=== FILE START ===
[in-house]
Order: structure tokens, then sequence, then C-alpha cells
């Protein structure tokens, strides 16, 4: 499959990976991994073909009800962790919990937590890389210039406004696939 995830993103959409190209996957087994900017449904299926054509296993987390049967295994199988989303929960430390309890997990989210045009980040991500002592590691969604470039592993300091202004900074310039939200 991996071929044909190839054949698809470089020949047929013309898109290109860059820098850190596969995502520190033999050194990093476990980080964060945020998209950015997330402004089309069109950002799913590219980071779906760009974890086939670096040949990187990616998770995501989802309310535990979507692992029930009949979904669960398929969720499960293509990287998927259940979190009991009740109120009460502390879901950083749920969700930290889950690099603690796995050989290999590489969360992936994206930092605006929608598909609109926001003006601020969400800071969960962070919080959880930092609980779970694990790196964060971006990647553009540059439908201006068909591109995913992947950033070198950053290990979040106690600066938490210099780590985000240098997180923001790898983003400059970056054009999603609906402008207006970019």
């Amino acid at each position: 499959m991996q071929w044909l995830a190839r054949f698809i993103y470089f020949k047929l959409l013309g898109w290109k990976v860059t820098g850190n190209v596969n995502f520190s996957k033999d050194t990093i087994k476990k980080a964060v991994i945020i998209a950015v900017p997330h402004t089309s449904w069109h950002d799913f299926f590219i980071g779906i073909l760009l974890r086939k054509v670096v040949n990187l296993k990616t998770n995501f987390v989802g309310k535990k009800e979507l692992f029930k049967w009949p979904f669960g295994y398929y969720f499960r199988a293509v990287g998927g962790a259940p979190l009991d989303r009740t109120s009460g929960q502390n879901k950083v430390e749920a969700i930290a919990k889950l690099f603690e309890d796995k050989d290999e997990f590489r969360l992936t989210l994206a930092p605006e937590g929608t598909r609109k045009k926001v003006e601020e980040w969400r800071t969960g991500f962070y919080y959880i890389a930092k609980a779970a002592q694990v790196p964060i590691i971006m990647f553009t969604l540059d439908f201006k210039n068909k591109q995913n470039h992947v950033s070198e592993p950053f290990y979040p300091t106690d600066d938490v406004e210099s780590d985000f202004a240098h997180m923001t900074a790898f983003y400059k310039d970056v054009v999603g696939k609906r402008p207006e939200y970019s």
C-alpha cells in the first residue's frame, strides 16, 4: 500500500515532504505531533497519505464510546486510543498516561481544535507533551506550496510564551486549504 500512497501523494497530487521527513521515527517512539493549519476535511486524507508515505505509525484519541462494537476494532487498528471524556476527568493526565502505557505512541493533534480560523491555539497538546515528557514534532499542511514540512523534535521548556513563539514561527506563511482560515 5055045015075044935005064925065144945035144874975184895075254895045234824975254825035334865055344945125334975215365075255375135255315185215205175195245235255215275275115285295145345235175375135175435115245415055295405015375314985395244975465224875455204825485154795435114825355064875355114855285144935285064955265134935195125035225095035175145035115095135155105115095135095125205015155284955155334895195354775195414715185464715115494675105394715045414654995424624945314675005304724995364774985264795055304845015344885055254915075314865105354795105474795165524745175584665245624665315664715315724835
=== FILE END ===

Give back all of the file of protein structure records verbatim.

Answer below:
[in-house]
Order: structure tokens, then sequence, then C-alpha cells
């Protein structure tokens, strides 16, 4: 499959990976991994073909009800962790919990937590890389210039406004696939 995830993103959409190209996957087994900017449904299926054509296993987390049967295994199988989303929960430390309890997990989210045009980040991500002592590691969604470039592993300091202004900074310039939200 991996071929044909190839054949698809470089020949047929013309898109290109860059820098850190596969995502520190033999050194990093476990980080964060945020998209950015997330402004089309069109950002799913590219980071779906760009974890086939670096040949990187990616998770995501989802309310535990979507692992029930009949979904669960398929969720499960293509990287998927259940979190009991009740109120009460502390879901950083749920969700930290889950690099603690796995050989290999590489969360992936994206930092605006929608598909609109926001003006601020969400800071969960962070919080959880930092609980779970694990790196964060971006990647553009540059439908201006068909591109995913992947950033070198950053290990979040106690600066938490210099780590985000240098997180923001790898983003400059970056054009999603609906402008207006970019």
């Amino acid at each position: 499959m991996q071929w044909l995830a190839r054949f698809i993103y470089f020949k047929l959409l013309g898109w290109k990976v860059t820098g850190n190209v596969n995502f520190s996957k033999d050194t990093i087994k476990k980080a964060v991994i945020i998209a950015v900017p997330h402004t089309s449904w069109h950002d799913f299926f590219i980071g779906i073909l760009l974890r086939k054509v670096v040949n990187l296993k990616t998770n995501f987390v989802g309310k535990k009800e979507l692992f029930k049967w009949p979904f669960g295994y398929y969720f499960r199988a293509v990287g998927g962790a259940p979190l009991d989303r009740t109120s009460g929960q502390n879901k950083v430390e749920a969700i930290a919990k889950l690099f603690e309890d796995k050989d290999e997990f590489r969360l992936t989210l994206a930092p605006e937590g929608t598909r609109k045009k926001v003006e601020e980040w969400r800071t969960g991500f962070y919080y959880i890389a930092k609980a779970a002592q694990v790196p964060i590691i971006m990647f553009t969604l540059d439908f201006k210039n068909k591109q995913n470039h992947v950033s070198e592993p950053f290990y979040p300091t106690d600066d938490v406004e210099s780590d985000f202004a240098h997180m923001t900074a790898f983003y400059k310039d970056v054009v999603g696939k609906r402008p207006e939200y970019s």
C-alpha cells in the first residue's frame, strides 16, 4: 500500500515532504505531533497519505464510546486510543498516561481544535507533551506550496510564551486549504 500512497501523494497530487521527513521515527517512539493549519476535511486524507508515505505509525484519541462494537476494532487498528471524556476527568493526565502505557505512541493533534480560523491555539497538546515528557514534532499542511514540512523534535521548556513563539514561527506563511482560515 5055045015075044935005064925065144945035144874975184895075254895045234824975254825035334865055344945125334975215365075255375135255315185215205175195245235255215275275115285295145345235175375135175435115245415055295405015375314985395244975465224875455204825485154795435114825355064875355114855285144935285064955265134935195125035225095035175145035115095135155105115095135095125205015155284955155334895195354775195414715185464715115494675105394715045414654995424624945314675005304724995364774985264795055304845015344885055254915075314865105354795105474795165524745175584665245624665315664715315724835